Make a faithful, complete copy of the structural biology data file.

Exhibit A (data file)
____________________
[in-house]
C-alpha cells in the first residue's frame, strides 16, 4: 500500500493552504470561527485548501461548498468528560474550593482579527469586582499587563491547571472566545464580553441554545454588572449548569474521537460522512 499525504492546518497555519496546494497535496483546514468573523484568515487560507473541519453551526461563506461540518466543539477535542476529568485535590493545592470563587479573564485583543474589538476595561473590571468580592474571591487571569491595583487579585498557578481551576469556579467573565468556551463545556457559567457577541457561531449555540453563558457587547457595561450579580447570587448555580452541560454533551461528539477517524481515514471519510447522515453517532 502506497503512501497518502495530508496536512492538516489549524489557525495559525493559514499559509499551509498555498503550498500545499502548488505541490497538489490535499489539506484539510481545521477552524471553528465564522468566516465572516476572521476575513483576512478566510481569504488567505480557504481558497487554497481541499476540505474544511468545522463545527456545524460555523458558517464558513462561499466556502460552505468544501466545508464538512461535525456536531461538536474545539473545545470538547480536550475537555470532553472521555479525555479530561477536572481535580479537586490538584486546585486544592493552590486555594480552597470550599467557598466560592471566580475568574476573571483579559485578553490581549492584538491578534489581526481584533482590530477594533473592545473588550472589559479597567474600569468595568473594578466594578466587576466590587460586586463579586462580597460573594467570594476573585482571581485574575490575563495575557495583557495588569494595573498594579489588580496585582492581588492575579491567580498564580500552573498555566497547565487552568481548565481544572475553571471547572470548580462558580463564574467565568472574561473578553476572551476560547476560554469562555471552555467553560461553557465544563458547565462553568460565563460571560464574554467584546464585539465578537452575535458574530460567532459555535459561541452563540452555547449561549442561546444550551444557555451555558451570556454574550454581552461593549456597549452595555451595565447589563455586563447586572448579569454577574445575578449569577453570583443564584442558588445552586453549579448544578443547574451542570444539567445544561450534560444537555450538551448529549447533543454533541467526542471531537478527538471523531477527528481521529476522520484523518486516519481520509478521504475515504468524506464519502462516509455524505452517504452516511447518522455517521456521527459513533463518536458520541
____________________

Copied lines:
[in-house]
C-alpha cells in the first residue's frame, strides 16, 4: 500500500493552504470561527485548501461548498468528560474550593482579527469586582499587563491547571472566545464580553441554545454588572449548569474521537460522512 499525504492546518497555519496546494497535496483546514468573523484568515487560507473541519453551526461563506461540518466543539477535542476529568485535590493545592470563587479573564485583543474589538476595561473590571468580592474571591487571569491595583487579585498557578481551576469556579467573565468556551463545556457559567457577541457561531449555540453563558457587547457595561450579580447570587448555580452541560454533551461528539477517524481515514471519510447522515453517532 502506497503512501497518502495530508496536512492538516489549524489557525495559525493559514499559509499551509498555498503550498500545499502548488505541490497538489490535499489539506484539510481545521477552524471553528465564522468566516465572516476572521476575513483576512478566510481569504488567505480557504481558497487554497481541499476540505474544511468545522463545527456545524460555523458558517464558513462561499466556502460552505468544501466545508464538512461535525456536531461538536474545539473545545470538547480536550475537555470532553472521555479525555479530561477536572481535580479537586490538584486546585486544592493552590486555594480552597470550599467557598466560592471566580475568574476573571483579559485578553490581549492584538491578534489581526481584533482590530477594533473592545473588550472589559479597567474600569468595568473594578466594578466587576466590587460586586463579586462580597460573594467570594476573585482571581485574575490575563495575557495583557495588569494595573498594579489588580496585582492581588492575579491567580498564580500552573498555566497547565487552568481548565481544572475553571471547572470548580462558580463564574467565568472574561473578553476572551476560547476560554469562555471552555467553560461553557465544563458547565462553568460565563460571560464574554467584546464585539465578537452575535458574530460567532459555535459561541452563540452555547449561549442561546444550551444557555451555558451570556454574550454581552461593549456597549452595555451595565447589563455586563447586572448579569454577574445575578449569577453570583443564584442558588445552586453549579448544578443547574451542570444539567445544561450534560444537555450538551448529549447533543454533541467526542471531537478527538471523531477527528481521529476522520484523518486516519481520509478521504475515504468524506464519502462516509455524505452517504452516511447518522455517521456521527459513533463518536458520541